Please tweet PDA #PDAlgbt with any books you would recommend to Allies.

Euan Chew-Graham, Hospital Trainee Pharmacist and PDA Trainee Rep said:

“An ally is defined as one who helps and supports someone who is in a difficult situation. Pharmacists, therefore, may be described as allies to patients every-day; they are helping patients manage their medications to make their lives easier.  Although pharmacists are allies in healthcare, there is no reason why their role cannot extend beyond that – allyship is the practice of emphasising social justice, inclusion, and the protection of basic human rights by members of majority groups (e.g. heterosexual/ cis-gender individuals, to advance the interests of an oppressed or marginalised group(s) of people (e.g. homosexual/bisexual/transgender individuals).

Despite a shift in social attitudes, homophobia, biphobia and transphobia are still widely prevalent. These issues are sadly found within the NHS, with nearly one in four LGBT+ persons reporting discriminatory or negative remarks against LGBT+ people by healthcare staff.

There is a higher prevalence of mental health issues in people who identify as LGBT+, possibly due to difficult or traumatic experiences during childhood or adolescence, associated with their experiences of being from a minority group. In addition to this, 1 in 7 people who identify as LGBT+ delay seeking medical help for fear of discrimination and thus are more likely to have poorer outcomes (relating to either physical or mental health).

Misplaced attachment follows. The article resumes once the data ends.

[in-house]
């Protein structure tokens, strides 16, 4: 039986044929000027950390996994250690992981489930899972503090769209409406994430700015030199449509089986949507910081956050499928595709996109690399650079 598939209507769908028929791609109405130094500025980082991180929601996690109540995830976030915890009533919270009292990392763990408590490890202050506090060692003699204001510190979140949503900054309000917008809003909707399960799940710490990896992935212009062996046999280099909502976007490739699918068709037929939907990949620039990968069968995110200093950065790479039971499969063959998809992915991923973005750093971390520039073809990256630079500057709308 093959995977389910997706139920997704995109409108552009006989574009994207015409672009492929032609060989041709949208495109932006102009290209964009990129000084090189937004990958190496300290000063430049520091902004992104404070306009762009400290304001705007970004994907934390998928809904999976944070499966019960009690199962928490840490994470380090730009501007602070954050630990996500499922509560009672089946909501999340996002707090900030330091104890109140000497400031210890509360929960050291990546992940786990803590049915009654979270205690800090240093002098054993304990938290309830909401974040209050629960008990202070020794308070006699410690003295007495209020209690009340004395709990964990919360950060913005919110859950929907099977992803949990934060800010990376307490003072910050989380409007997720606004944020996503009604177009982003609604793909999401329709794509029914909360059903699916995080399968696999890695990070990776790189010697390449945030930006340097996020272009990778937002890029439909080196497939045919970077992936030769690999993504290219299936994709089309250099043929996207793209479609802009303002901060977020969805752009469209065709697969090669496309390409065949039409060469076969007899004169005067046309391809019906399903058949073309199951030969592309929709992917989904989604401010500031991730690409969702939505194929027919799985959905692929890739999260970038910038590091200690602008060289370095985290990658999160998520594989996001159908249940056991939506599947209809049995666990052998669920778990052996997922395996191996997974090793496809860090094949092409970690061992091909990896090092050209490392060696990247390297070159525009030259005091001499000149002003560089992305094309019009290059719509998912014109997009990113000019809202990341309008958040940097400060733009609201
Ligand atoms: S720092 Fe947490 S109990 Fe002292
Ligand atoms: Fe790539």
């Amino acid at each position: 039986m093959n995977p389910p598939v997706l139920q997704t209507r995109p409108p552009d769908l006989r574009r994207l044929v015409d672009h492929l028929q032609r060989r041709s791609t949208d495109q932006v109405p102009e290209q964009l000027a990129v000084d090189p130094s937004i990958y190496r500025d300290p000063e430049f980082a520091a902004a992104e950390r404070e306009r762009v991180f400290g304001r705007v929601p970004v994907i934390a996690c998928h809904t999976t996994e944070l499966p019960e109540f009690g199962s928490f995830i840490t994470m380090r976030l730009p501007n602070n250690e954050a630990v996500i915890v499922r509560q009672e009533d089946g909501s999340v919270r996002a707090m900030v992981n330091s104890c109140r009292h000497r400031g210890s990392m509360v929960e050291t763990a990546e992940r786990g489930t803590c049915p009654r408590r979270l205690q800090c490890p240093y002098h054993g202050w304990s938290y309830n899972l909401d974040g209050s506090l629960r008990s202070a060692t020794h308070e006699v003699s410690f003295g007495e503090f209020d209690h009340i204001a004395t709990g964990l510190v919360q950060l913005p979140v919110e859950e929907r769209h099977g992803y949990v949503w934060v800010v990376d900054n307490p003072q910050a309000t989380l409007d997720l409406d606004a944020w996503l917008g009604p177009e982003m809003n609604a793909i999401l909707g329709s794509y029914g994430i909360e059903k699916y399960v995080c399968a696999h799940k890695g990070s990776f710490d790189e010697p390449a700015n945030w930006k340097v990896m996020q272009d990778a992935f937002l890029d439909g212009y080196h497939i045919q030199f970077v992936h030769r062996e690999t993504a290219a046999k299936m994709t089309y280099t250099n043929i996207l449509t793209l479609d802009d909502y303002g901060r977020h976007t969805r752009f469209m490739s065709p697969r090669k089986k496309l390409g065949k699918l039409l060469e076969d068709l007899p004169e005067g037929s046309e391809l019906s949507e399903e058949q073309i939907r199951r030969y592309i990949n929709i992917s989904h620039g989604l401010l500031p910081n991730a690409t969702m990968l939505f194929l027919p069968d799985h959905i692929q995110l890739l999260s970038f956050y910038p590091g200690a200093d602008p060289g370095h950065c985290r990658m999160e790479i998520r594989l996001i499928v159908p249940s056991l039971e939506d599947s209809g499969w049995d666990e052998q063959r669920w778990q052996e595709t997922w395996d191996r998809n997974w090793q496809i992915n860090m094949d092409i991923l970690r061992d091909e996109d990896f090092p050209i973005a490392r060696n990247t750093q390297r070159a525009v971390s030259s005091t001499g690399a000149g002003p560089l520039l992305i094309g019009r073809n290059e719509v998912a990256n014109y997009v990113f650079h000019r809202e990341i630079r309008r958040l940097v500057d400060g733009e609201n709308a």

Unfortunately, these challenges are not exclusive to patients; many NHS staff report that they aren’t comfortable disclosing their sexual orientation or gender identity at work.  A simple act of LGBT+ allyship that I exercise is wearing two badges:

1- The NHS Rainbow badge which is a symbol of inclusivity and acceptance, displaying my support for the LGBT+ community.

2- A Pronoun badge because although I identify as cis-gender (which means I have the same gender identity as the sex I was born as), I believe it is important to normalise the practice of sharing your pronouns to decrease the pressure that trans/non-binary people face. It also lowers the chances of unintentional misgendering, which can be very damaging for trans/non-binary individuals. A badge is a visual reminder of the pronouns you wish to be referred to as.

I feel that wearing these badges can significantly benefit both patients and staff, as they immediately know that I will treat them with respect and dignity, and without judgment or discrimination. I encourage all clinical healthcare staff to wear an NHS rainbow badge and/or a pronoun badge if you feel comfortable to do so, as a simple display of allyship.”

Get involved

Pledge to be an ally on social media #PDAlgbt – “I pledge to be a PDA LGBT+ ally because…

Contact the LGBT+ network:

All contact with the network will be treated in confidence and with sensitivity.

Join the LGBT+ Network today

Pharmacists, pharmacy students and trainees can join the PDA now.